As announced recently, here's the first batch of my planned reviews of THE TWILIGHT ZONE's first season (1959-60) to celebrate Rod Serling's classic anthology making its debut on high-definition Blu-ray. I hope these reviews will entertain existing fans, but also draw some newcomers to this acclaimed, pioneering television drama. I'm at the mercy of my LoveFilm rental queue, so I'm not sure how frequent these batch-reviews will be, but I'll be posting reviews covering each disc's episodes as and when...
In many ways this opener encapsulates the embryonic series (strong Americana, a baffled everyman, pervasive atmosphere, a twist-ending), but it's still slightly anemic. The man's dialogue is more for the benefit of viewers than realistic self-comforting talk, and while the twist in the tail's unpredictable it's also quite weak by the show's standards. Still, Holliman performs the material well, there's a terrific camera trick involving a smashed mirror, it's bizarre seeing the "Courthouse Square" set (used as Back To The Future's Hill Valley) in a genuine 1950s context, and its theme of isolation and loneliness obviously haven't dated as badly as talk about microfilms being used to store books on. / written by Rod Serling / directed by Robert Stevens / 2 October 1959
There's a nice idea simmering throughout this episode, but it's unfortunate Wynn isn't terribly convincing as a salesman, which kills an already unconvincing climax where Bookman's super-pitch is supposed to mesmerize Death into missing his rearranged appointment. And for modern audiences, too much feels illogical or daft: could Death really be fooled so easily by Bookman? Why is Death's attention taken with material concerns like neck-ties? Why does Bookman continue to see Death after avoiding his fate? An appealing story in some respects, but a minor chapter in the show's history. / written by Rod Serling / directed by Robert Parrish / 9 October 1959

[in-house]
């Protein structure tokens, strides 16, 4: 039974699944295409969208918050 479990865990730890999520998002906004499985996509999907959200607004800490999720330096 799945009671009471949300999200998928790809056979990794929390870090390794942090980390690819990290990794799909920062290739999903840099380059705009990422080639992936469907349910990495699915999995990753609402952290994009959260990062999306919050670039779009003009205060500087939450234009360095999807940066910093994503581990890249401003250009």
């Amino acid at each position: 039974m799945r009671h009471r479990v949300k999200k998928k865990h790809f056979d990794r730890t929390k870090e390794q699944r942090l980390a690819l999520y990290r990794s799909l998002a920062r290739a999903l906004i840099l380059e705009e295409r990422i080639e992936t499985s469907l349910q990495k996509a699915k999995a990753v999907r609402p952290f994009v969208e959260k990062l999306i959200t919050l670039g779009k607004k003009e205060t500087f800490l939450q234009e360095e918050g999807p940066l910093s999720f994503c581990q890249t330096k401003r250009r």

To be honest, the addition of Fate as a actual character confused me. Why would Denton care about a potion if his aim was seemingly super-accurate without it--as far as he was concerned, unaware Fate was lending a hand from the very start? My guess is that Serling just likes the idea of ordinary people encountering embodiments of existential things, and it's a handy way to impart knowledge with dialogue. There's a lovely twist to the tale regarding Denton's challenger, and the overall moral of the story has a neatness that lingers for awhile. Twilight Zone sometimes feels like adult Aesop Fables, and this episode's strong evidence of that. Factor in a good performance from Western veteran Duryea, who makes for a sympathetic and a plausible drunk, and a fun early appearance by the now-legendary Landau, and you have a good episode with questionable superfluities. / written by Rod Serling / directed by Allen Reisner / 16 October 1959